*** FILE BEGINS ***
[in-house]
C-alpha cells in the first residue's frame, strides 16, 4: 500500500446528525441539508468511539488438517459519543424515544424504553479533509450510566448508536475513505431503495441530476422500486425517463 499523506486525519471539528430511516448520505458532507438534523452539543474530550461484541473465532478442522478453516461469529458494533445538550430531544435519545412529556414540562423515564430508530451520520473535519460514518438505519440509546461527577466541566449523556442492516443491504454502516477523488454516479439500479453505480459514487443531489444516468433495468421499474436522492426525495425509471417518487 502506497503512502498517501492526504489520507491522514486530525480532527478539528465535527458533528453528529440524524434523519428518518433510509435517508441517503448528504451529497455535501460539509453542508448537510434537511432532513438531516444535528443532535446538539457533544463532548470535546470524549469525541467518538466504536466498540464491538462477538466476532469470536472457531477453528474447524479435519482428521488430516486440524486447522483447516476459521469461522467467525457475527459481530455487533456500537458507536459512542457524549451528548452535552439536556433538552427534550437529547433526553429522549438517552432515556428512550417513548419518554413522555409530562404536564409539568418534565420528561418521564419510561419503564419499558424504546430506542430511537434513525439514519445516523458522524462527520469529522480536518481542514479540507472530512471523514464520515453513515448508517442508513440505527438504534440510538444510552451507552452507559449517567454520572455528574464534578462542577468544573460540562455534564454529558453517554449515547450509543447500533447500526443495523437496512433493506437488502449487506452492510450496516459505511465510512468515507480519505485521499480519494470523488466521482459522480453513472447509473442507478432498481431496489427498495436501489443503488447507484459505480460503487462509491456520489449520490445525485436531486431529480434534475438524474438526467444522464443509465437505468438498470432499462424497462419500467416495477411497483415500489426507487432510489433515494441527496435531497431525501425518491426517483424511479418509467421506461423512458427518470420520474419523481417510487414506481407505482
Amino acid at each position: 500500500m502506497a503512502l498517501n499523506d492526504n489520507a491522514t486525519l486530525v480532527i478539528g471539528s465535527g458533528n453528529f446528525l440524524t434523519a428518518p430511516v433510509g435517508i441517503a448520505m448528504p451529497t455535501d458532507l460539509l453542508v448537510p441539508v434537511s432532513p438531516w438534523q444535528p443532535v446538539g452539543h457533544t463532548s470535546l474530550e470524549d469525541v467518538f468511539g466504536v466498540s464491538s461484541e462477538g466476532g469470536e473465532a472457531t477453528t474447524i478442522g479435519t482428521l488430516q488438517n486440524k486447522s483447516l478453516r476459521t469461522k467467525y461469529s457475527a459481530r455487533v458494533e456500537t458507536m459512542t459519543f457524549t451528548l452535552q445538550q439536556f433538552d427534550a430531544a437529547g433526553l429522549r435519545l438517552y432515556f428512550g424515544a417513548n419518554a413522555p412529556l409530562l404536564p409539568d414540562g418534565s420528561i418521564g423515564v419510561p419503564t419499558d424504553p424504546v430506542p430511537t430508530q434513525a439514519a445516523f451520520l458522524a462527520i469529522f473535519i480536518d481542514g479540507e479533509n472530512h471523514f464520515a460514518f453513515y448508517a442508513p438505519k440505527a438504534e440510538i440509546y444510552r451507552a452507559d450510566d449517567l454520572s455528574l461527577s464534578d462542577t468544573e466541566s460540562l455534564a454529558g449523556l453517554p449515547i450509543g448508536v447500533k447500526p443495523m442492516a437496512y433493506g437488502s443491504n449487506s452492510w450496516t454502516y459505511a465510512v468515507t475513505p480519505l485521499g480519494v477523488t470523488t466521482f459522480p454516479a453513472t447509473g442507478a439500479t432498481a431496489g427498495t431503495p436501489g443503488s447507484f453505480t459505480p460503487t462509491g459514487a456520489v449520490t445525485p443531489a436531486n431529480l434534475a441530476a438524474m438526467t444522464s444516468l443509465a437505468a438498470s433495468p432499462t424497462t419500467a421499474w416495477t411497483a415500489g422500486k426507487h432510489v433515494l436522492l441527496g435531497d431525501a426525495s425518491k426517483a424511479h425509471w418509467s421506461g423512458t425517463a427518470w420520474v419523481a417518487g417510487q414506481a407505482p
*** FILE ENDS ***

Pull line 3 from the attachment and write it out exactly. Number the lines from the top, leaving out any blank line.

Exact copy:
Amino acid at each position: 500500500m502506497a503512502l498517501n499523506d492526504n489520507a491522514t486525519l486530525v480532527i478539528g471539528s465535527g458533528n453528529f446528525l440524524t434523519a428518518p430511516v433510509g435517508i441517503a448520505m448528504p451529497t455535501d458532507l460539509l453542508v448537510p441539508v434537511s432532513p438531516w438534523q444535528p443532535v446538539g452539543h457533544t463532548s470535546l474530550e470524549d469525541v467518538f468511539g466504536v466498540s464491538s461484541e462477538g466476532g469470536e473465532a472457531t477453528t474447524i478442522g479435519t482428521l488430516q488438517n486440524k486447522s483447516l478453516r476459521t469461522k467467525y461469529s457475527a459481530r455487533v458494533e456500537t458507536m459512542t459519543f457524549t451528548l452535552q445538550q439536556f433538552d427534550a430531544a437529547g433526553l429522549r435519545l438517552y432515556f428512550g424515544a417513548n419518554a413522555p412529556l409530562l404536564p409539568d414540562g418534565s420528561i418521564g423515564v419510561p419503564t419499558d424504553p424504546v430506542p430511537t430508530q434513525a439514519a445516523f451520520l458522524a462527520i469529522f473535519i480536518d481542514g479540507e479533509n472530512h471523514f464520515a460514518f453513515y448508517a442508513p438505519k440505527a438504534e440510538i440509546y444510552r451507552a452507559d450510566d449517567l454520572s455528574l461527577s464534578d462542577t468544573e466541566s460540562l455534564a454529558g449523556l453517554p449515547i450509543g448508536v447500533k447500526p443495523m442492516a437496512y433493506g437488502s443491504n449487506s452492510w450496516t454502516y459505511a465510512v468515507t475513505p480519505l485521499g480519494v477523488t470523488t466521482f459522480p454516479a453513472t447509473g442507478a439500479t432498481a431496489g427498495t431503495p436501489g443503488s447507484f453505480t459505480p460503487t462509491g459514487a456520489v449520490t445525485p443531489a436531486n431529480l434534475a441530476a438524474m438526467t444522464s444516468l443509465a437505468a438498470s433495468p432499462t424497462t419500467a421499474w416495477t411497483a415500489g422500486k426507487h432510489v433515494l436522492l441527496g435531497d431525501a426525495s425518491k426517483a424511479h425509471w418509467s421506461g423512458t425517463a427518470w420520474v419523481a417518487g417510487q414506481a407505482p